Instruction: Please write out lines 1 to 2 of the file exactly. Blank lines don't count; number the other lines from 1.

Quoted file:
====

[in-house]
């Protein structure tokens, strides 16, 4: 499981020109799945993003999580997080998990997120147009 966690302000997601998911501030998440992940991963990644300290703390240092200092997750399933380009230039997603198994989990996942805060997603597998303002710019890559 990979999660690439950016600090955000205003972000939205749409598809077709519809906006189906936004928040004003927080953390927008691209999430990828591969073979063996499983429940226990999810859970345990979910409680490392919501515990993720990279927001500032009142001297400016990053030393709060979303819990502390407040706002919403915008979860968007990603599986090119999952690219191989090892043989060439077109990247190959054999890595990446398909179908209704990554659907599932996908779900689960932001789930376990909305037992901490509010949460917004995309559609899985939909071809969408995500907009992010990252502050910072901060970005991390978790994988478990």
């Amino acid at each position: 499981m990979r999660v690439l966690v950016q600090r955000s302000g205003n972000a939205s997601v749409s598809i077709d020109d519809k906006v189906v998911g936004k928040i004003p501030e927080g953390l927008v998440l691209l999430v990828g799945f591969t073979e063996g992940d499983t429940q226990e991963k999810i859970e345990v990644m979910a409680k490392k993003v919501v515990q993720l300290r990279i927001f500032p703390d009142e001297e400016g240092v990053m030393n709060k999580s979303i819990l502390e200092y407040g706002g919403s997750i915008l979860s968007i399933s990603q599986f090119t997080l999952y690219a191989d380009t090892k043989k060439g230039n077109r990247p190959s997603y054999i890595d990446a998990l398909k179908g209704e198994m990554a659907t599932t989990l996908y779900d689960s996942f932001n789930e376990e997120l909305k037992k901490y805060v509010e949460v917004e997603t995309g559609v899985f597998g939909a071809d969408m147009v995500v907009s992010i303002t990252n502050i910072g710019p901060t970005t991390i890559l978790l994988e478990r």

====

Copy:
[in-house]
């Protein structure tokens, strides 16, 4: 499981020109799945993003999580997080998990997120147009 966690302000997601998911501030998440992940991963990644300290703390240092200092997750399933380009230039997603198994989990996942805060997603597998303002710019890559 990979999660690439950016600090955000205003972000939205749409598809077709519809906006189906936004928040004003927080953390927008691209999430990828591969073979063996499983429940226990999810859970345990979910409680490392919501515990993720990279927001500032009142001297400016990053030393709060979303819990502390407040706002919403915008979860968007990603599986090119999952690219191989090892043989060439077109990247190959054999890595990446398909179908209704990554659907599932996908779900689960932001789930376990909305037992901490509010949460917004995309559609899985939909071809969408995500907009992010990252502050910072901060970005991390978790994988478990």